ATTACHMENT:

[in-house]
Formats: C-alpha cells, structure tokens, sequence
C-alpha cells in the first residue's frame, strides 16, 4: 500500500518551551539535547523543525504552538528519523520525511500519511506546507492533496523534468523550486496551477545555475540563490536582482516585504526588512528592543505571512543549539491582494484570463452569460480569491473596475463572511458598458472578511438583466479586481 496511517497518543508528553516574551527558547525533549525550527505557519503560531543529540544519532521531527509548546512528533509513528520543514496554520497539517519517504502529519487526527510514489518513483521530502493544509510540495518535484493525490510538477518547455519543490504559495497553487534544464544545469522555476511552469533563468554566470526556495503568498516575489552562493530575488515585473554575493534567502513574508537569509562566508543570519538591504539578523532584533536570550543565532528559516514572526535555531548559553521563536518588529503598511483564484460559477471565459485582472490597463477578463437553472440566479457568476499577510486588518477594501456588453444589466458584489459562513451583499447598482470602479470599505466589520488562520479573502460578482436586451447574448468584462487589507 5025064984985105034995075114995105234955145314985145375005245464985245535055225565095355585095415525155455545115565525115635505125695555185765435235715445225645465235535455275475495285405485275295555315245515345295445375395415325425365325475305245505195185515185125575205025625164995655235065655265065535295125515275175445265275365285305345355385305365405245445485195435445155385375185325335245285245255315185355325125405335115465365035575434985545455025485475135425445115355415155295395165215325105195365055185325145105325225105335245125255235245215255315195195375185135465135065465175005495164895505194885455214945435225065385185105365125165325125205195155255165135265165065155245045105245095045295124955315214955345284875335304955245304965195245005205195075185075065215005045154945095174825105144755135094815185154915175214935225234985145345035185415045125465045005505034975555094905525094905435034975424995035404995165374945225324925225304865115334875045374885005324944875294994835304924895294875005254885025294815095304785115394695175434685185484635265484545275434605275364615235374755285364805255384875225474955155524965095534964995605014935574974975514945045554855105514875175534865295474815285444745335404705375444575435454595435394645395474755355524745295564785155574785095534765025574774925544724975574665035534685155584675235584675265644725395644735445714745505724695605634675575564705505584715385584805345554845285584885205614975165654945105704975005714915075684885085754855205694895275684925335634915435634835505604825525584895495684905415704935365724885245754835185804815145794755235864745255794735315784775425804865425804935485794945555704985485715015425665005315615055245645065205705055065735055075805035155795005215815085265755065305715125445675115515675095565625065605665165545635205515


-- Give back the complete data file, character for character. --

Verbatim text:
[in-house]
Formats: C-alpha cells, structure tokens, sequence
C-alpha cells in the first residue's frame, strides 16, 4: 500500500518551551539535547523543525504552538528519523520525511500519511506546507492533496523534468523550486496551477545555475540563490536582482516585504526588512528592543505571512543549539491582494484570463452569460480569491473596475463572511458598458472578511438583466479586481 496511517497518543508528553516574551527558547525533549525550527505557519503560531543529540544519532521531527509548546512528533509513528520543514496554520497539517519517504502529519487526527510514489518513483521530502493544509510540495518535484493525490510538477518547455519543490504559495497553487534544464544545469522555476511552469533563468554566470526556495503568498516575489552562493530575488515585473554575493534567502513574508537569509562566508543570519538591504539578523532584533536570550543565532528559516514572526535555531548559553521563536518588529503598511483564484460559477471565459485582472490597463477578463437553472440566479457568476499577510486588518477594501456588453444589466458584489459562513451583499447598482470602479470599505466589520488562520479573502460578482436586451447574448468584462487589507 5025064984985105034995075114995105234955145314985145375005245464985245535055225565095355585095415525155455545115565525115635505125695555185765435235715445225645465235535455275475495285405485275295555315245515345295445375395415325425365325475305245505195185515185125575205025625164995655235065655265065535295125515275175445265275365285305345355385305365405245445485195435445155385375185325335245285245255315185355325125405335115465365035575434985545455025485475135425445115355415155295395165215325105195365055185325145105325225105335245125255235245215255315195195375185135465135065465175005495164895505194885455214945435225065385185105365125165325125205195155255165135265165065155245045105245095045295124955315214955345284875335304955245304965195245005205195075185075065215005045154945095174825105144755135094815185154915175214935225234985145345035185415045125465045005505034975555094905525094905435034975424995035404995165374945225324925225304865115334875045374885005324944875294994835304924895294875005254885025294815095304785115394695175434685185484635265484545275434605275364615235374755285364805255384875225474955155524965095534964995605014935574974975514945045554855105514875175534865295474815285444745335404705375444575435454595435394645395474755355524745295564785155574785095534765025574774925544724975574665035534685155584675235584675265644725395644735445714745505724695605634675575564705505584715385584805345554845285584885205614975165654945105704975005714915075684885085754855205694895275684925335634915435634835505604825525584895495684905415704935365724885245754835185804815145794755235864745255794735315784775425804865425804935485794945555704985485715015425665005315615055245645065205705055065735055075805035155795005215815085265755065305715125445675115515675095565625065605665165545635205515